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Article
August 28, 1926

EXOPHTHALMIC GOITER AND TOXIC ADENOMA: CLINICAL VARIATIONS OF A SINGLE DISEASE

JAMA. 1926;87(9):628-631. doi:10.1001/jama.1926.02680090006003
Abstract

It is commonly held that exophthalmic goiter and toxic adenoma are two separate diseases. The distinction between these two diseases seems to be based, in part at least, on a consideration of differences in (1) clinical manifestations, (2) anatomic and histologic alterations in the thyroid and (3) the response to iodine therapy. It is my purpose to discuss the foregoing considerations only as they have a direct bearing on the proposition that exophthalmic goiter and toxic adenoma are two fundamental entities.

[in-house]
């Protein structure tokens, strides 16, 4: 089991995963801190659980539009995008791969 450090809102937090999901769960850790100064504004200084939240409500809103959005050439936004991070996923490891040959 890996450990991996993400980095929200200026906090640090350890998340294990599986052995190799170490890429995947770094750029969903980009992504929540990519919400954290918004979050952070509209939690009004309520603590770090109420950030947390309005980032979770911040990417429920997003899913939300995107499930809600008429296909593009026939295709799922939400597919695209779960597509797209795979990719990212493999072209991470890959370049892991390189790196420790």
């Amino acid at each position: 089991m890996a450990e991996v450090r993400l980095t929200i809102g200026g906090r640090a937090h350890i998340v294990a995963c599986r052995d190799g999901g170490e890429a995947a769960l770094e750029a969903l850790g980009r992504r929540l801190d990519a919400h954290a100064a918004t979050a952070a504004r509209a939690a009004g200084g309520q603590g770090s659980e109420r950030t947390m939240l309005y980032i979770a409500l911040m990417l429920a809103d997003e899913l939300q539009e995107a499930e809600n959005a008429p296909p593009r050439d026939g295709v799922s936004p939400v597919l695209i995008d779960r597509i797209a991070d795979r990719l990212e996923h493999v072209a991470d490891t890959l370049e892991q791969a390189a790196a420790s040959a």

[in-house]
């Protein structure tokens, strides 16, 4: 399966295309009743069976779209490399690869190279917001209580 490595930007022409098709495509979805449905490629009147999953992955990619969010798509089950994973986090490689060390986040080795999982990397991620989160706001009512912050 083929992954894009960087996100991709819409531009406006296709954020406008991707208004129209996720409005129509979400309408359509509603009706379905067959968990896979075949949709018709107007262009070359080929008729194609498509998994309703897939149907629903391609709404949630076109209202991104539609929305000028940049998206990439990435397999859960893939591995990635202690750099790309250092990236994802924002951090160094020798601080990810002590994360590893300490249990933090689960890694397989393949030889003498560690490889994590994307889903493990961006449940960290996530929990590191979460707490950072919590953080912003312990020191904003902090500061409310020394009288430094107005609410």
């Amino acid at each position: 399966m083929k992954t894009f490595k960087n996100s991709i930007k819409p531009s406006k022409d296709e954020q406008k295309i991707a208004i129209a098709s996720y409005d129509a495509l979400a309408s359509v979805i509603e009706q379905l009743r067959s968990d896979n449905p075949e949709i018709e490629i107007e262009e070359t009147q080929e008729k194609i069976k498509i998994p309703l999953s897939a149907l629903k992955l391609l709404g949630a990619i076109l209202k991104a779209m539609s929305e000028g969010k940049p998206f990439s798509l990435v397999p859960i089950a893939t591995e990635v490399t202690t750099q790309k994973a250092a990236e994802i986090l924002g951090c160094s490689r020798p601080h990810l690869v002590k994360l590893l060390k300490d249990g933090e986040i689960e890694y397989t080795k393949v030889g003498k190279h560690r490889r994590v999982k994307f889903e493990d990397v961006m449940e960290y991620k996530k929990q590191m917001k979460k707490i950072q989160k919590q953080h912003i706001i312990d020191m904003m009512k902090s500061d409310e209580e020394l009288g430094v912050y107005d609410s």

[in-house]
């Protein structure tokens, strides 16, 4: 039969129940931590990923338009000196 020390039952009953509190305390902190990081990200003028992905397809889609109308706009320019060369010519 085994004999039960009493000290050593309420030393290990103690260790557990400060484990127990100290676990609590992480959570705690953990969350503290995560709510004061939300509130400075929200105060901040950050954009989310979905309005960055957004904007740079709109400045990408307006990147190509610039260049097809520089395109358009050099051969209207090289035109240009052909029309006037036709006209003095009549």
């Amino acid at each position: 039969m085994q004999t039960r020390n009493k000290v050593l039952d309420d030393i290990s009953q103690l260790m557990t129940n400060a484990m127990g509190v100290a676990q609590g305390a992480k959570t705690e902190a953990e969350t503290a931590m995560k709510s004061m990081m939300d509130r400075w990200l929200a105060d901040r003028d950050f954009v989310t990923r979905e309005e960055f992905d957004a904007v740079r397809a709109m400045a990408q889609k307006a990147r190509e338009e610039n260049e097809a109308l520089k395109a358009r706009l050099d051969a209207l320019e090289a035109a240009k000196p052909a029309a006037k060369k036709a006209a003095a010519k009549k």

CLINICAL CONSIDERATIONS 

Exophthalmic Goiter.  —There is very little difficulty in recognizing, clinically, cases of classic exophthalmic goiter; the symptoms and signs are too well known to require repetition.More important in the present discussion are the less typical cases (without adenomatous thyroids) in which there is historical or physical evidence of long standing disability. In such cases there may be questionable eye signs, including exophthalmos; there may be alterations

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